Minimal residual disease (MRD) status is one of the most powerful predictors of disease-free and overall survival for children with ALL and testing for MRD has become a standard part of disease management and response assessment. Studies have shown that the probability of long-term relapse-free survival is directly related to the level of MRD, both early in the course of treatment and at later time points.1-19 The prognostic value of MRD measurement has also been shown in the pre- and post- allogeneic hematopoietic cell transplantation (HCT) settings.20-26 Studies investigating whether MRD status can be used to stratify children with ALL into risk groups appropriate for escalation or de-escalation of therapy are ongoing.12, 27-33
Although not as well studied as in children, MRD has been shown to be prognostic in adults with ALL at various time points during and after treatment initiation.2, 34-43 Studies have also shown that detection of MRD after allogeneic HCT is associated with an increased risk of relapse.37, 44, 45
The generally accepted threshold for MRD measurement in ALL is 10-4, primarily due to the technical limitations of the most often used measurement techniques, flow cytometry and allele-specific oligonucleotide PCR (ASO-PCR).46 The clonoSEQ® MRD Test has been shown to be concordant with both of these techniques in ALL, with most discordances attributable to the ability of the next-generation sequencing based technique to detect MRD down to the level of 10-6.5, 47
It has been shown that patients with MRD below 10-4 but ≥10-5 have a higher risk of relapse than those with a lower level of MRD or no detectable disease. These findings suggest that a stricter threshold may be more prognostic in ALL and more appropriate for risk stratified therapy approaches.19
Clinical Validation Data
The clonoSEQ MRD Test is Highly Concordant with Traditional MRD Detection Methods in ALL
- In a study of more than 100 pediatric ALL patients, sequencing-based MRD detection using the Adaptive Biotechnologies technology showed quantitative concordance with both flow cytometry ASO-PCR (Figure 1).5
- Higher sensitivity of the sequencing-based method was demonstrated by its detection of MRD in 10 and 3 patients with disease present below the detection limits of flow cytometry and ASO-PCR, respectively (Figure 1, red boxes).5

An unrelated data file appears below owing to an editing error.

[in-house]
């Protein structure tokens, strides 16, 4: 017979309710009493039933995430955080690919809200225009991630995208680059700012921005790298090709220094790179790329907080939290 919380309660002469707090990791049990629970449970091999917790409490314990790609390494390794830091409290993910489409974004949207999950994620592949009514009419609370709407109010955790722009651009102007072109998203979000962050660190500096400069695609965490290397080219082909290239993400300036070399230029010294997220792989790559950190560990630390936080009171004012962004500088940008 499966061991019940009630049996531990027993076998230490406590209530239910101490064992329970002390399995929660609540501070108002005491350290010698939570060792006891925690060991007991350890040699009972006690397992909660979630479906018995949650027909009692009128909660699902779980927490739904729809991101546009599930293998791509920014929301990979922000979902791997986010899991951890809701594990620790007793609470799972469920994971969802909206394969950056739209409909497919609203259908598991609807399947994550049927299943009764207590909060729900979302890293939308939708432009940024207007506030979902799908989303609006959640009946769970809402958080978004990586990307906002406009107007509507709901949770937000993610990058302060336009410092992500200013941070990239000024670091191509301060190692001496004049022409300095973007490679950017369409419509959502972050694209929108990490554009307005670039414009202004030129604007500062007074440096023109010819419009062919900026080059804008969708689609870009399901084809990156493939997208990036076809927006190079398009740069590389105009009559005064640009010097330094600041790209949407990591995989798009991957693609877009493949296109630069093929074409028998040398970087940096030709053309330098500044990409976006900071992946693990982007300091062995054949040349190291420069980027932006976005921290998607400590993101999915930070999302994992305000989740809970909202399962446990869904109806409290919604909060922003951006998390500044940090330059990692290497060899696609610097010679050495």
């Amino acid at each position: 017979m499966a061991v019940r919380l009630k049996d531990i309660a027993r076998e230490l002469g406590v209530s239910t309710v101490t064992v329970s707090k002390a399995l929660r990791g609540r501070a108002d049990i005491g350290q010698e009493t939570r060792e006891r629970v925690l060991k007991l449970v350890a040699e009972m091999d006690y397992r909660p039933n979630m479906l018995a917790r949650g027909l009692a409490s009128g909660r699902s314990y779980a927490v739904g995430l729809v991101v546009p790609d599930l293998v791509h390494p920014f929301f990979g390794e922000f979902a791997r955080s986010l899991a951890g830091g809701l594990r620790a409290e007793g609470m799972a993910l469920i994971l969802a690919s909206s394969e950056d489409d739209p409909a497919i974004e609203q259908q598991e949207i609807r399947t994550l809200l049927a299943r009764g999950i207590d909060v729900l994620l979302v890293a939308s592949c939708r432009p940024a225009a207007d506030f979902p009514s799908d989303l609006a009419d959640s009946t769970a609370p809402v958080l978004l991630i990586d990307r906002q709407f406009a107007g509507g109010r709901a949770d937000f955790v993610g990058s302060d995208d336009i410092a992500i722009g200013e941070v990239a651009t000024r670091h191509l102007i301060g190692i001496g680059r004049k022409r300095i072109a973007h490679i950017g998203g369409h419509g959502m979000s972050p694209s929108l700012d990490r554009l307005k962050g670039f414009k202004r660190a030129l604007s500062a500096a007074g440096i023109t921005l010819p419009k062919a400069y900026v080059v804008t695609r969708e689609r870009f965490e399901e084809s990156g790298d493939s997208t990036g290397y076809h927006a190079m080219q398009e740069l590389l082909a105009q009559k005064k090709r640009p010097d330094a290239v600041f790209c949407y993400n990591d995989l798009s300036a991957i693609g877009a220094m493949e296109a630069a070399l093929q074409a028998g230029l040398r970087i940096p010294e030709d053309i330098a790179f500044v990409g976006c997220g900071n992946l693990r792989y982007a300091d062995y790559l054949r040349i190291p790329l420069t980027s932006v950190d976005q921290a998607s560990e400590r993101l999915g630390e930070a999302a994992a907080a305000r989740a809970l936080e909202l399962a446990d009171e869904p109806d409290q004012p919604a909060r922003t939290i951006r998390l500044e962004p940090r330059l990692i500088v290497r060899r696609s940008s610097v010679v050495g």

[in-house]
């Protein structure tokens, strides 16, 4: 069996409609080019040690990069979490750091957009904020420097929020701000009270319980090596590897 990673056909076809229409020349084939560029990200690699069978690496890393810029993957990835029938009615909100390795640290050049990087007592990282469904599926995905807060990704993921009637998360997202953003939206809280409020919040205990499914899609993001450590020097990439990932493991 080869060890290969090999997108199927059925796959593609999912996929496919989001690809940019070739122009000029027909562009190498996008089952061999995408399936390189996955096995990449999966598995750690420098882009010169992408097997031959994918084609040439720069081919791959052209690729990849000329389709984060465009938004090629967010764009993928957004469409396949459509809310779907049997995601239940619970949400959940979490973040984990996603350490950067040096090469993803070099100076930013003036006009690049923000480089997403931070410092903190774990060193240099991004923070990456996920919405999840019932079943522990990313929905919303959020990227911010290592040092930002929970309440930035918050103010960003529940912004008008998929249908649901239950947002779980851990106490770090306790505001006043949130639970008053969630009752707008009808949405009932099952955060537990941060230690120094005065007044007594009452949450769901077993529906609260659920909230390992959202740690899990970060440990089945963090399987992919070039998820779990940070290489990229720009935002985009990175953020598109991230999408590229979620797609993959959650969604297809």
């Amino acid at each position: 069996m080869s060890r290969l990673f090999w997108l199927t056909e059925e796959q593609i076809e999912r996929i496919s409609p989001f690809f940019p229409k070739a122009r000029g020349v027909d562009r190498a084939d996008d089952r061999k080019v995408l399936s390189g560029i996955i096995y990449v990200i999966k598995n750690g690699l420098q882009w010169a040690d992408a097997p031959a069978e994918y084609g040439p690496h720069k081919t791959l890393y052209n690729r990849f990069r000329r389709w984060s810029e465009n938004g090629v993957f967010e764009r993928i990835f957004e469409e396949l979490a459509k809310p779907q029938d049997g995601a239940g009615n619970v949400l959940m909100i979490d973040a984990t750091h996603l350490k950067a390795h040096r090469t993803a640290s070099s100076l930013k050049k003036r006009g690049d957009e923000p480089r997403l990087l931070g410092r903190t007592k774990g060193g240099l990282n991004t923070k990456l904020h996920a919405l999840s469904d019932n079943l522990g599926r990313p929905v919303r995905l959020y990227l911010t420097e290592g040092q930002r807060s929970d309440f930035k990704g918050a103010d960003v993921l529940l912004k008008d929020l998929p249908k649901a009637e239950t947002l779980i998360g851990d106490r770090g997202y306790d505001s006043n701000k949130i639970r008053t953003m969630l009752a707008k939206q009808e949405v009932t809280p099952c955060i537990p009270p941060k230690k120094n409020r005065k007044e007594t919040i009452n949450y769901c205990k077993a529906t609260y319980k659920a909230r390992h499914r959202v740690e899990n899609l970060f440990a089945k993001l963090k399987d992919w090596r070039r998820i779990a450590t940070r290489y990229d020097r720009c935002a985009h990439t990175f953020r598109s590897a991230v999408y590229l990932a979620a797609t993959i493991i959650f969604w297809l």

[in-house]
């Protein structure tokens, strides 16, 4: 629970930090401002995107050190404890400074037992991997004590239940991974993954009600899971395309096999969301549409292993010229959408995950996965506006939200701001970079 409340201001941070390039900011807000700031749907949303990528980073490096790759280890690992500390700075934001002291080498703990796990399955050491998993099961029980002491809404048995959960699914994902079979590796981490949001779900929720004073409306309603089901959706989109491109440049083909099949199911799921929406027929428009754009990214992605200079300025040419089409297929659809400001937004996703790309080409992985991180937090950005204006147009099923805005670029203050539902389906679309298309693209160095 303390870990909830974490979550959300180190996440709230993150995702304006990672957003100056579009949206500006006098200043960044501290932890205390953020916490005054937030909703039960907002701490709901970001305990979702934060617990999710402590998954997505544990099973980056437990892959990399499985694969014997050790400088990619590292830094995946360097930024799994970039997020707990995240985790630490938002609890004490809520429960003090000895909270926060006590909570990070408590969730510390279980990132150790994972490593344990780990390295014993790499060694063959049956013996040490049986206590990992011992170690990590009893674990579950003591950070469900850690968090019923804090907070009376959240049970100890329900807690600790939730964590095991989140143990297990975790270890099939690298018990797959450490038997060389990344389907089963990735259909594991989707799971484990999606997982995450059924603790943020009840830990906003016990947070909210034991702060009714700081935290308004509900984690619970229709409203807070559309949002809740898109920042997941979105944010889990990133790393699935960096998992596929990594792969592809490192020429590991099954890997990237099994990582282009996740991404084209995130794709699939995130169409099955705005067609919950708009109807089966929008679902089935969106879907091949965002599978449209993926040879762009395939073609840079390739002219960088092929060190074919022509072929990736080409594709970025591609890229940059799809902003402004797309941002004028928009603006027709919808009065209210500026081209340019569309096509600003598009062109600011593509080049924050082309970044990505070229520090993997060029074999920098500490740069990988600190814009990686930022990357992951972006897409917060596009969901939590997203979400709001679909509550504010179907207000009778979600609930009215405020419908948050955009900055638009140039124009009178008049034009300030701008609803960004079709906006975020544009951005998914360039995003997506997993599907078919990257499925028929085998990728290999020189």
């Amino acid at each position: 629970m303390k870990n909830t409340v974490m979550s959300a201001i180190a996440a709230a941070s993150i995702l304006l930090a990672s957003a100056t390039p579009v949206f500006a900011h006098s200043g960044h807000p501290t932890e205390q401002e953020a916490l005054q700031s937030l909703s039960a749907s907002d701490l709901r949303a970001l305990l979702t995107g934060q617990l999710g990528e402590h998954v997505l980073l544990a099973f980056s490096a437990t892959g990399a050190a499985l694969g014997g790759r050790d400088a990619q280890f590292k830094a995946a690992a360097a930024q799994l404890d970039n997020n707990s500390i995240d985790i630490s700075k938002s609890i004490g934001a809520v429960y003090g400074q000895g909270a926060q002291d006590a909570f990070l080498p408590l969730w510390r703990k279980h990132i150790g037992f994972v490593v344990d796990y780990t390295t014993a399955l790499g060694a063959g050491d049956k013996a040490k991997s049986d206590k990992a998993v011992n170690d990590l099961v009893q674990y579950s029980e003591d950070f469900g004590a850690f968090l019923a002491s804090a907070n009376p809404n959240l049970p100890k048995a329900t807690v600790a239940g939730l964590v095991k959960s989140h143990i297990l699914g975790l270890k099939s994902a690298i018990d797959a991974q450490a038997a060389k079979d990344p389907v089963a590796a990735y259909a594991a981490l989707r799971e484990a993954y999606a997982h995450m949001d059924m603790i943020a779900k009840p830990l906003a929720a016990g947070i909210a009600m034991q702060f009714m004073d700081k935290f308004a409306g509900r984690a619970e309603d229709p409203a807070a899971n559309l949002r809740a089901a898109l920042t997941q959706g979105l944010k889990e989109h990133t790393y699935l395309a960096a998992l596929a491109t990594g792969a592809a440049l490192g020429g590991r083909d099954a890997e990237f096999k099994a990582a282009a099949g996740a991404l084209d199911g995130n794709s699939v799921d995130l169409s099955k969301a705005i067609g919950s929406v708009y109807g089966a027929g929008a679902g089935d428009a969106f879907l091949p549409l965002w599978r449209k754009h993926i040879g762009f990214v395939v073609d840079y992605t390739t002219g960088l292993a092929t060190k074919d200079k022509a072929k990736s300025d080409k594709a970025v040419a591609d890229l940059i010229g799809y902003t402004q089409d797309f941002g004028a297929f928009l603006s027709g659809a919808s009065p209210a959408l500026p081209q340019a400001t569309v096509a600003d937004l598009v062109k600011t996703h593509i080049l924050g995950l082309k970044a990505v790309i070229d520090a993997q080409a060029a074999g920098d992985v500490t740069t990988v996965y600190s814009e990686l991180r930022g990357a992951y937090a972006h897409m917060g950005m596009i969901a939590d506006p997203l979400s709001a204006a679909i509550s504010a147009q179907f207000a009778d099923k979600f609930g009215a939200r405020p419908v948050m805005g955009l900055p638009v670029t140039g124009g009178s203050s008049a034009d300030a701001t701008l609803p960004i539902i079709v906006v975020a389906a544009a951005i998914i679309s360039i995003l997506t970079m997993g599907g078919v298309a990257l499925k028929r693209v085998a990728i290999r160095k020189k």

Comparison between sequencing and flow cytometry and ASO-PCR
The numbers of concordant measurements are shown in the lower left and upper right. The number of discordant measurements is shown in the upper left and lower right. Boxed numbers highlight increased sensitivity provided by sequencing- based MRD detection over other methods.
The clonoSEQ MRD Test has Demonstrated Prognostic Value in the Post-Transplant ALL Setting
- A study of peripheral blood samples from 29 adult patients with ALL who had undergone allogeneic hematopoietic stem cell transplantation found that MRD greater than one cell per million leukocytes (10-6) in the frst 100 days post-transplant, as measured with the Adaptive Biotechnologies sequencing-based method, was highly predictive of relapse (Figure 2).45
- Sequencing-based MRD detection in peripheral blood was shown to provide 3 month lead-time before clinical relapse, which could offer an opportunity to apply additional therapeutic maneuvers while disease burden is low (Figure 3).45
MRD positivity (≥10-6) at any time through day +90 post-transplant predicted subsequent relapse (HR=14; 95% CI 4.7-44; p<0.0001)
The median lead-time between sequencing-based MRD detection and clinical relapse was 89 days (range 0-207 days)
Tracking of Multiple Clones by the clonoSEQ Process Can Reduce Risk of False Negatives
- The universal primers utilized in the clonoSEQ Process allow identification and tracking of multiple malignant clones in ALL.
- In cases where multiple clones are present, not all are necessarily responsive to treatment. Other MRD methods (e.g., ASO-PCR) that follow only one clone may give false negative results, as shown in a recent clinical example (Figure 4).48
Sequencing enabled identification of 3 IGH clonal sequences at diagnosis in this ALL patient, whereas the ASO-PCR method tracked only the one sensitive to induction (Clone 1)
Relapse occurred 1 month post-induction due to clonal expansion of treatment-resistant clones not monitored by ASO-PCR
Similar results were seen in bone marrow samples
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